A U.N. report
released Tuesday found that Cuba violated a U.N. arms embargo when it tried to ship 240 tons of weapons to North Korea last July.
The arms included anti-aircraft missiles, MiG-21 jets, and engines for MiG fighter jets. The weapons were hidden in a freighter under 10,000 pounds of sugar.
The freighter was intercepted by Panamanian authorities en route to North Korea in the Panama Canal.
Some experts, including Center for Security Policy President Frank Gaffney and former CIA analyst Peter Pry, have expressed concern that the intercepted ship could have been a dry run by North Korea for a possible future electromagnetic pulse attack against the United States from EMP weapons carried by freighters.
Although Cuban authorities say the weapons were "obsolete," the U.N. report found they were still in their packing crates or had been calibrated just before they were put aboard the freighter.
Cuban insignias on the MiG-21s were painted over.
The weapons would have been a boon to North Korea's air force, which is in serious need of new aircraft and spare parts.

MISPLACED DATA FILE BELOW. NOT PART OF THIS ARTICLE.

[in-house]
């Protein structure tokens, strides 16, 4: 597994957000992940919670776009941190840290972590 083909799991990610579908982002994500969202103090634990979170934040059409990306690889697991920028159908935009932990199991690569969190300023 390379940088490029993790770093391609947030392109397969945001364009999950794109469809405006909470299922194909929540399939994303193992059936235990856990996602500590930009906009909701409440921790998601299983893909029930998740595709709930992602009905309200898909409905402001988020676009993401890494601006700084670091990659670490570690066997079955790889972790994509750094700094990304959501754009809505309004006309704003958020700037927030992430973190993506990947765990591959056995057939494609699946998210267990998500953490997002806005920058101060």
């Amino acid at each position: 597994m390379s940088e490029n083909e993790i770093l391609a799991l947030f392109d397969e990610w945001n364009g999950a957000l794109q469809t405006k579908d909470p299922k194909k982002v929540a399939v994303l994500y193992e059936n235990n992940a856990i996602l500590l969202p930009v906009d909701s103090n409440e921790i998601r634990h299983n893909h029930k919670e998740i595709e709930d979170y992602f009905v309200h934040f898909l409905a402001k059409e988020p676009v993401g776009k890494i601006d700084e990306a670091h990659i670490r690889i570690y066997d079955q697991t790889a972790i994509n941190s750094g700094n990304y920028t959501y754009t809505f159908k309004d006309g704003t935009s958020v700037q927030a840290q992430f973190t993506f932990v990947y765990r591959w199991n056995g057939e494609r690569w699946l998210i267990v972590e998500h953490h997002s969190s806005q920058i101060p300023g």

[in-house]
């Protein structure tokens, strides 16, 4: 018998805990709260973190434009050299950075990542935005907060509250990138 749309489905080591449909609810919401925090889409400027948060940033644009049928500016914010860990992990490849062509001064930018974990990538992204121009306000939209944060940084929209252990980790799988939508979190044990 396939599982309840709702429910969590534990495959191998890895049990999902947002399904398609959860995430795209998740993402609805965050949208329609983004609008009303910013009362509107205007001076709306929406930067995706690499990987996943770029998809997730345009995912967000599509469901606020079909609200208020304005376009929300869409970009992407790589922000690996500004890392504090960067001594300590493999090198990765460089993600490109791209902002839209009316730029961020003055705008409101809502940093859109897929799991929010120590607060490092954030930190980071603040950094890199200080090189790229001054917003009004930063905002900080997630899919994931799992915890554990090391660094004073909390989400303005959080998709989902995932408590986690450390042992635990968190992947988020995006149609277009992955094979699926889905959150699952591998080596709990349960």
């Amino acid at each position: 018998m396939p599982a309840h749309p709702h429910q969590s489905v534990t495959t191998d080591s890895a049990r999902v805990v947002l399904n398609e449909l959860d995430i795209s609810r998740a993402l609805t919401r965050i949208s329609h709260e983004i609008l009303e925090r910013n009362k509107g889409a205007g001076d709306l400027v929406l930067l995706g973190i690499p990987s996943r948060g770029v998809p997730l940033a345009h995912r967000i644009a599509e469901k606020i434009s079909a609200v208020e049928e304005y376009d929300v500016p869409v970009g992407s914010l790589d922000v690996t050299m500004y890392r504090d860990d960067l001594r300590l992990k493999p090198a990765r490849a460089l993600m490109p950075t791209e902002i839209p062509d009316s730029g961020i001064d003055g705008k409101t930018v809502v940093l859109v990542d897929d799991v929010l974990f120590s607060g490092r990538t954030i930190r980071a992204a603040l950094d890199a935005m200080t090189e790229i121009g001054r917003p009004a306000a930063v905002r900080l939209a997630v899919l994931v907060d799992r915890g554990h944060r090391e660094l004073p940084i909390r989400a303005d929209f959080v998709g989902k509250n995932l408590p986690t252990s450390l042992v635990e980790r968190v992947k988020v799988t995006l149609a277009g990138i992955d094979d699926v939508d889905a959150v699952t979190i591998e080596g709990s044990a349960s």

Cuban officials said the arms were being sent to North Korea to be repaired and returned to Cuba.
The Cuban arms shipment violated U.N. Security Council Resolution 1718, passed in 2006, and Resolution 1874, passed in 2009, the report said.
Both resolutions imposed sanctions on North Korea in response to its nuclear program after it conducted nuclear tests.
The 127-page U.N. report said the shipments represent multiple and sophisticated techniques North Korea is using to evade U.N. sanctions. These techniques include efforts being coordinated by North Korean embassies in Cuba and Singapore, intermediaries, false shipping documents, and other measures.
The report noted two other shipments to North Korea intercepted in 2013: a shipment of aluminum fuel rods from China in March, intercepted by Japan; and a ballistic missile-related shipment last May that was intercepted by South Korea.
The U.N. report also said that last year there were suspected North Korean arms shipments from or military cooperation with Eritrea, Burma, Ethiopia, Uganda, Somalia, Iran, and Tanzania in possible violation of U.N. sanctions.
The report did not recommend sanctions against Cuba or North Korea for the July 2013 arms shipment. The U.N. Security Council is expected to take up the report in the next week.
Fred Fleitz served for 25 years with the CIA, the State Department, and the House Intelligence Committee staff. He is currently Chief Analyst with LIGNET.com, Newsmax Media's global intelligence and forecasting service. Click HERE to read LIGNET's latest analysis.
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